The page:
Retrospective analysis of fish community change during a half-century of landuse and streamflow changes.

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dc.contributor.author Gido, Keith B.
dc.contributor.author Dodds, Walter K.
dc.contributor.author Eberle, Mark E.
dc.date.accessioned 2011-11-04T18:52:15Z
dc.date.available 2011-11-04T18:52:15Z
dc.date.issued 2011-11-04
dc.identifier.uri http://hdl.handle.net/2097/13070
dc.description.abstract Ecological thresholds that lead to alternative community states can be exceeded through gradual perturbation or as a result of sudden disturbance. Many Great Plains streams have experienced dramatic changes in their hydrologic regime resulting from water and landuse changes that began as early as 1880. These changes, combined with the presence of many invasive species, have substantially altered the fish communities in this area. We quantified temporal changes in fish communities in 3 large river basins in relation to putative anthropogenic stressors, including increased sediment supply derived from row-crop agriculture (beginning in 1880), habitat fragmentation caused by reservoir construction (beginning in the 1950s), and reduced discharge caused by groundwater withdrawal (beginning in the 1960s). We hypothesized that these abiotic regime shifts, coupled with species invasions, would shift the system from a fish community dominated by lotic (flowing water) species to one dominated by lentic (still water) species. Further, we predicted that the timing and intensity of community change would vary across basins that experienced different types and levels of stressors. Restructuring of fish communities across the 3 river basins was driven primarily by similar increases in lentic species, with only a few declines in several large-river species. Current fish communities in these basins share ,50% of the species recorded in historic collections, and these differences were driven by species extirpations and invasions. The greatest levels of community divergence over time occurred in western Kansas basins that experienced the most intense groundwater withdrawals and fragmentation by reservoirs. An alarming result from this analysis was the recent (after 1991) expansion of several invasive species in the Arkansas and lower Kansas River basins and the decline or extirpation of several native species where flow regimes are less heavily altered. Accelerating changes in the biota and habitat identified by our retrospective analysis highlight potential complications for restoring the habitat and native fish communities to a previous state. en_US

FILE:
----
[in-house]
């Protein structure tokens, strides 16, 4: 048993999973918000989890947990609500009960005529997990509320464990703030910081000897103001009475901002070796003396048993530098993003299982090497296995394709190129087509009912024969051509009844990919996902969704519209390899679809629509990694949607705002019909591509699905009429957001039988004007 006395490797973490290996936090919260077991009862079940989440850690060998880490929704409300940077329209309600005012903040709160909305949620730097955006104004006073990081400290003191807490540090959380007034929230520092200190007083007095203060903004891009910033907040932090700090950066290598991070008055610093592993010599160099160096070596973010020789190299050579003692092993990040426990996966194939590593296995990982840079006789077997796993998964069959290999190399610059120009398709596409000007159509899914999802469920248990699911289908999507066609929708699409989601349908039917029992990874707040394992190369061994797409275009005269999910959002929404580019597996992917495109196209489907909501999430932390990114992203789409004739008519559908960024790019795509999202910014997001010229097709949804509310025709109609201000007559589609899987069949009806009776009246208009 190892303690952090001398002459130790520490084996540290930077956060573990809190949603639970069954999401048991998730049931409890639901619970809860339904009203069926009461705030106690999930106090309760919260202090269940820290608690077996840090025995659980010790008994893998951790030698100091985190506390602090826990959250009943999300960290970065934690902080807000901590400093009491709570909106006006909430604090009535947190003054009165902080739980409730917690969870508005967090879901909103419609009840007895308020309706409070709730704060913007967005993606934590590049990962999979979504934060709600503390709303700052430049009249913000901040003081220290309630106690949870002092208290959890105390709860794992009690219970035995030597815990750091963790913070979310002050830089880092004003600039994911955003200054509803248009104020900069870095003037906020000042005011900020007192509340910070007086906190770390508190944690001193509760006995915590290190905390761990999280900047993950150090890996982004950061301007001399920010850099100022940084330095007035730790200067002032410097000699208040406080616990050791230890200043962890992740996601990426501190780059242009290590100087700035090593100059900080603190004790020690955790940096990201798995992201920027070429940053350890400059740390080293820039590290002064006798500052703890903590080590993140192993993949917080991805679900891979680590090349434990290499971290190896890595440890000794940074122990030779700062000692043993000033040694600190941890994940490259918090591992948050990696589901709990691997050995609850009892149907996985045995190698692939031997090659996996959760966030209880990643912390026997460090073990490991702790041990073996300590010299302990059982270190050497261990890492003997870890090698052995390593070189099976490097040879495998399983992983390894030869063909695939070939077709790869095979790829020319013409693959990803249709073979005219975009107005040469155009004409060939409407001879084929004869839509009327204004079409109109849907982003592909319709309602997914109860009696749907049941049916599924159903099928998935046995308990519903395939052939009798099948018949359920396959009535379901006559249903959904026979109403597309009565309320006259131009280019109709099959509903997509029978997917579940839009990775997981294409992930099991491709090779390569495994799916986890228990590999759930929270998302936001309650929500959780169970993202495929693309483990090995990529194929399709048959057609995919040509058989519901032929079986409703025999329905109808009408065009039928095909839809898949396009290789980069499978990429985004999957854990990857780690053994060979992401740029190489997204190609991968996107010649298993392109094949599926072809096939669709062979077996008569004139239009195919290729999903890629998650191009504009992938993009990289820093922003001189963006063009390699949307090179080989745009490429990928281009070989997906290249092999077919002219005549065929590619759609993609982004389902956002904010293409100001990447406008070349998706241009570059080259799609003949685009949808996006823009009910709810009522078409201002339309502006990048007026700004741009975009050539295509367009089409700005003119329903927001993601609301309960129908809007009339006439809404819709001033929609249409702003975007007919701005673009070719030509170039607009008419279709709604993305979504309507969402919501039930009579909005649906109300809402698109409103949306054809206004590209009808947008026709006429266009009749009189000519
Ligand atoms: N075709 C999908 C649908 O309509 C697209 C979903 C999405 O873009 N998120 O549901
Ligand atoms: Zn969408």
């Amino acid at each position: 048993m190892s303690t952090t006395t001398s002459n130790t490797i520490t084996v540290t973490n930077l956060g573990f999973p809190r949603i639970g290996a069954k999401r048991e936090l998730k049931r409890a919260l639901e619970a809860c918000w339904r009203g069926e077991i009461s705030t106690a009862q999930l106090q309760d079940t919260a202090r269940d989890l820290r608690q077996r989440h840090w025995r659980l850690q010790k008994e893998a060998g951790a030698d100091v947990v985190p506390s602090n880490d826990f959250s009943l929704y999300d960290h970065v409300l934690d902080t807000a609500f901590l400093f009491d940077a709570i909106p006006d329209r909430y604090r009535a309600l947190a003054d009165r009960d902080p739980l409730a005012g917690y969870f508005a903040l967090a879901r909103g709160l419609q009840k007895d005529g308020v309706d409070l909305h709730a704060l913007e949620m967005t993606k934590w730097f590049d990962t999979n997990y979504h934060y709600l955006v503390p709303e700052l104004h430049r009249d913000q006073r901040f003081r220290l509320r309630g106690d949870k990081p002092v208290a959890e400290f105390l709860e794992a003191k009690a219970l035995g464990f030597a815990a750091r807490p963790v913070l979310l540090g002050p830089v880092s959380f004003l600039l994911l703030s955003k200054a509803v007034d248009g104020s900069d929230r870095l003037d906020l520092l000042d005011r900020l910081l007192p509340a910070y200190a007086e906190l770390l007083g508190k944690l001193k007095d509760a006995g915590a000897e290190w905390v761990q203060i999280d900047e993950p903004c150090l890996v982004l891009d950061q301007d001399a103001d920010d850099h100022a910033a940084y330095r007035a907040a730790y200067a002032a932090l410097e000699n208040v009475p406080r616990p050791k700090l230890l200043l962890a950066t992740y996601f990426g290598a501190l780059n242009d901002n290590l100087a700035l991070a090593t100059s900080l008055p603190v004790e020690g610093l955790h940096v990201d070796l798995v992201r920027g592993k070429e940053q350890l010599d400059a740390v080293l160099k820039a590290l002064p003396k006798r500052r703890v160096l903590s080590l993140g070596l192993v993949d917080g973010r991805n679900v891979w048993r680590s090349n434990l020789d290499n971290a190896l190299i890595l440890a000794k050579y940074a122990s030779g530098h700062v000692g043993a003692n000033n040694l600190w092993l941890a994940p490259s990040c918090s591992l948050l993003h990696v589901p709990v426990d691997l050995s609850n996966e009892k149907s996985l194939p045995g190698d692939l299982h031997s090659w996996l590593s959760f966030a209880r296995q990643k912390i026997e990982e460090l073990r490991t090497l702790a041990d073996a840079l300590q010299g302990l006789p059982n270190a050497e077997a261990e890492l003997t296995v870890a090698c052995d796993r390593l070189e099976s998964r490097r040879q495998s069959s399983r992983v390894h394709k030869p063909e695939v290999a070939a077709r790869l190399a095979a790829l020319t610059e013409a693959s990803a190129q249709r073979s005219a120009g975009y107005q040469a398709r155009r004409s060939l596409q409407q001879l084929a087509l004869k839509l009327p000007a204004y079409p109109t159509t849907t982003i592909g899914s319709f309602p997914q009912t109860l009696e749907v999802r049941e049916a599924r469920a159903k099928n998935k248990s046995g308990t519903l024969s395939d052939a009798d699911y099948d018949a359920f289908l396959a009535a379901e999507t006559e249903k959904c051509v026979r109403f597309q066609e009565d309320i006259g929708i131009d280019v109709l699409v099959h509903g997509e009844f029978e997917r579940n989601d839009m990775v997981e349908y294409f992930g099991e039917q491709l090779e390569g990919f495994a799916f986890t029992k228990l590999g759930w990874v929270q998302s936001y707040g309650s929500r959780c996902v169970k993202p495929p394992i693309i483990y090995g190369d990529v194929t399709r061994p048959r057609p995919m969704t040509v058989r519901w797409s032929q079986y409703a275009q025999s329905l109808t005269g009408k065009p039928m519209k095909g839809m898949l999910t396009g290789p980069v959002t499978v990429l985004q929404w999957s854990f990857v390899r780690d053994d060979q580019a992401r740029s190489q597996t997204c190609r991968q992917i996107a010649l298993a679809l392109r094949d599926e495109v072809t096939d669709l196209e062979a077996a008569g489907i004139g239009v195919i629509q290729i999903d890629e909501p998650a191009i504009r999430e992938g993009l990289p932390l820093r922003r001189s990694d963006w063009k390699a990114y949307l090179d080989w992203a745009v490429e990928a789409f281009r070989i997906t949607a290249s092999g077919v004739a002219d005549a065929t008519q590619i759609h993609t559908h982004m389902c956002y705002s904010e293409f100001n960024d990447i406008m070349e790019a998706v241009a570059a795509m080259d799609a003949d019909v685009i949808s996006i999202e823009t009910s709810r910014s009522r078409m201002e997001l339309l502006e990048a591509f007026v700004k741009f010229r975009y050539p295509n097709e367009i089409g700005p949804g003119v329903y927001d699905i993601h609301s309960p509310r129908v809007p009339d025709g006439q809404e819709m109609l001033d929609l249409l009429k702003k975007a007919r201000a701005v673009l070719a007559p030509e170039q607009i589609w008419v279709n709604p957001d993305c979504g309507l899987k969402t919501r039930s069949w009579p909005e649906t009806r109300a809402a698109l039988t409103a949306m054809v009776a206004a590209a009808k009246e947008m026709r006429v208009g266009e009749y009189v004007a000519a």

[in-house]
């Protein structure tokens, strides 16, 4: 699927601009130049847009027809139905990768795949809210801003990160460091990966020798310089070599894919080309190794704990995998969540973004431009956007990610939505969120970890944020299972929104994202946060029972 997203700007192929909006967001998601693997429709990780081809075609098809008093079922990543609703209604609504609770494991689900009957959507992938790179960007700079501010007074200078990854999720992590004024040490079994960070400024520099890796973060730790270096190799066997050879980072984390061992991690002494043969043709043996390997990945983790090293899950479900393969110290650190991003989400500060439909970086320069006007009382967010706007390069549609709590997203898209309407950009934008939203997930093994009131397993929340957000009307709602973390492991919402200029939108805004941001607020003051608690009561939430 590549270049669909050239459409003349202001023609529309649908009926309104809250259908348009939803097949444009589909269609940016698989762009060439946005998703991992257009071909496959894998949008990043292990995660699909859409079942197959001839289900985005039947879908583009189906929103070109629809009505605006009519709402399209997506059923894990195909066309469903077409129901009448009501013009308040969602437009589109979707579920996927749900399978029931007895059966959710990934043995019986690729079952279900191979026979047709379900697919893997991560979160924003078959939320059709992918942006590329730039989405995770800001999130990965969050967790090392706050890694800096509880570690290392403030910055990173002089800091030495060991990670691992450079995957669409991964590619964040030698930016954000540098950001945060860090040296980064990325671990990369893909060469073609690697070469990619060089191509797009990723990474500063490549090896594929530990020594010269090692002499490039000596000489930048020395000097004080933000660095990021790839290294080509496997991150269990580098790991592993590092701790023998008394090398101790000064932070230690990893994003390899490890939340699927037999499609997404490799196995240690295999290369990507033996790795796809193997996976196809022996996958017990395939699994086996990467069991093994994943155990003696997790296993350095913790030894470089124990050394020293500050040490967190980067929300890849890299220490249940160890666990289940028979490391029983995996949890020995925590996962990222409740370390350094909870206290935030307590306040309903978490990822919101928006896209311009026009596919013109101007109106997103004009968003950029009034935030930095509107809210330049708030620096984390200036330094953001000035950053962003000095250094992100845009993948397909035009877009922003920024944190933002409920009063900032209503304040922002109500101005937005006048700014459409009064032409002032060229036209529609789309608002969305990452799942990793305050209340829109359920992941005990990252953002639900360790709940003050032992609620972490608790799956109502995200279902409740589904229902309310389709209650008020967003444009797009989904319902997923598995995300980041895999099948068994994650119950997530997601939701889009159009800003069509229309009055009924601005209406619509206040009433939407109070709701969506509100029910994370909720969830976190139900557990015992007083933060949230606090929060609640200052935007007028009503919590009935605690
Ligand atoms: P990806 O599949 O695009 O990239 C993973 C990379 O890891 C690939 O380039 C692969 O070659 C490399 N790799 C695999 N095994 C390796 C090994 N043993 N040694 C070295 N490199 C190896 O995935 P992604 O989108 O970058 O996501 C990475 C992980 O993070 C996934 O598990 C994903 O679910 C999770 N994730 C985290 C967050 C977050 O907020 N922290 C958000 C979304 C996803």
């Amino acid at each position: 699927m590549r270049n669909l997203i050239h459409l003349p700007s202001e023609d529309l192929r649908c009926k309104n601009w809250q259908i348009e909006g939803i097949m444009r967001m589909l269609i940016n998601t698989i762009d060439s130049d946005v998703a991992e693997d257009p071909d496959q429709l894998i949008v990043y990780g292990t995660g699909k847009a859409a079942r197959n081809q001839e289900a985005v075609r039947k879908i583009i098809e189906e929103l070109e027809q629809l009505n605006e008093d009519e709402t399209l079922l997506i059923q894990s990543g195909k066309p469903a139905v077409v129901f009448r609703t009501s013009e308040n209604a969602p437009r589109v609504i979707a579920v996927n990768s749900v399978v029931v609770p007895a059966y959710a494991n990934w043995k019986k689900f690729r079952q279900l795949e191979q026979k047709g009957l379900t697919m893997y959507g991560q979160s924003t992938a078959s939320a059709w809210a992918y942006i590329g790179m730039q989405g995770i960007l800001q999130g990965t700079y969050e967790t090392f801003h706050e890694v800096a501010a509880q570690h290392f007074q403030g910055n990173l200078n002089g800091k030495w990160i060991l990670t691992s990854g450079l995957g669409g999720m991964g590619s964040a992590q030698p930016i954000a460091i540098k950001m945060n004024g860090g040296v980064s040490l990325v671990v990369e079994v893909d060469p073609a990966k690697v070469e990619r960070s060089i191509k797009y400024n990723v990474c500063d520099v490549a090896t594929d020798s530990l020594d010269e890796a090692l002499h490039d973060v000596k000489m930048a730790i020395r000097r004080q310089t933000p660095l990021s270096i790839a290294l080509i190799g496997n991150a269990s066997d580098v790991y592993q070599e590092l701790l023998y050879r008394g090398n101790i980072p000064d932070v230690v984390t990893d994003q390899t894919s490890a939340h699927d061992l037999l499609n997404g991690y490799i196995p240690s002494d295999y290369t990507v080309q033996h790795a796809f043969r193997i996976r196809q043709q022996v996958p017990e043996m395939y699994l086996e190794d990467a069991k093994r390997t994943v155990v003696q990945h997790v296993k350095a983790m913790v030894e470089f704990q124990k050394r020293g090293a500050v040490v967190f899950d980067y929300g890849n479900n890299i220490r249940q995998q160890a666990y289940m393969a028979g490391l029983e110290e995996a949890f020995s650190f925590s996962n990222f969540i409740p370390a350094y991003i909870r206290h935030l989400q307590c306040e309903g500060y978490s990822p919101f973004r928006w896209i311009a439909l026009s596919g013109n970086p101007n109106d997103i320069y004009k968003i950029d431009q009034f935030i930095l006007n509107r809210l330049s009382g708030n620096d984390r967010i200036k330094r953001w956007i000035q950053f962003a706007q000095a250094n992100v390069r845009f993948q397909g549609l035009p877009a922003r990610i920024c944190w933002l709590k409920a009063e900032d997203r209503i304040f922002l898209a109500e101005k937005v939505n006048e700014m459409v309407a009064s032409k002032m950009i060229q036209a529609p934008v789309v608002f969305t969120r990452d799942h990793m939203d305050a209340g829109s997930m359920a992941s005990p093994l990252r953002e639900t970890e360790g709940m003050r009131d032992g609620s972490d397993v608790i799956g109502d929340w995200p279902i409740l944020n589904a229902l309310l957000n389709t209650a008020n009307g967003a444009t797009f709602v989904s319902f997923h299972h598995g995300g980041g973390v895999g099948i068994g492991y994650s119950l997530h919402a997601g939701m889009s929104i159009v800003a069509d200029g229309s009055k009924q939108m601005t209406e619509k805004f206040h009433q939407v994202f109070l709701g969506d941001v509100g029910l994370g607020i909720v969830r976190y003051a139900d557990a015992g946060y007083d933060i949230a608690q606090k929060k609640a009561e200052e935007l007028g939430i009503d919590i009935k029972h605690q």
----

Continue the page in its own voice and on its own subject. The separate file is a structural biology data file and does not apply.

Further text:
dc.relation.uri http://www.jnabs.org/loi/jnbs en_US
dc.rights Copyright 2010 by The North American Benthological Society. en_US
dc.subject Biotic homogenization en_US
dc.subject Retrospective analysis en_US
dc.subject Invasive species en_US
dc.subject Hydrology en_US
dc.subject Presence–absence data en_US
dc.subject Streamflow modification en_US
dc.title Retrospective analysis of fish community change during a half-century of landuse and streamflow changes. en_US
dc.type Article (publisher version) en_US
dc.date.published 2010 en_US
dc.citation.doi doi: 10.1899/09-116.1 en_US
dc.citation.epage 987 en_US
dc.citation.issue 3 en_US
dc.citation.jtitle Journal of the North American Benthological Society en_US
dc.citation.spage 970 en_US
dc.citation.volume 29 en_US
dc.contributor.authoreid wkdodds en_US
dc.contributor.authoreid kgido en_US


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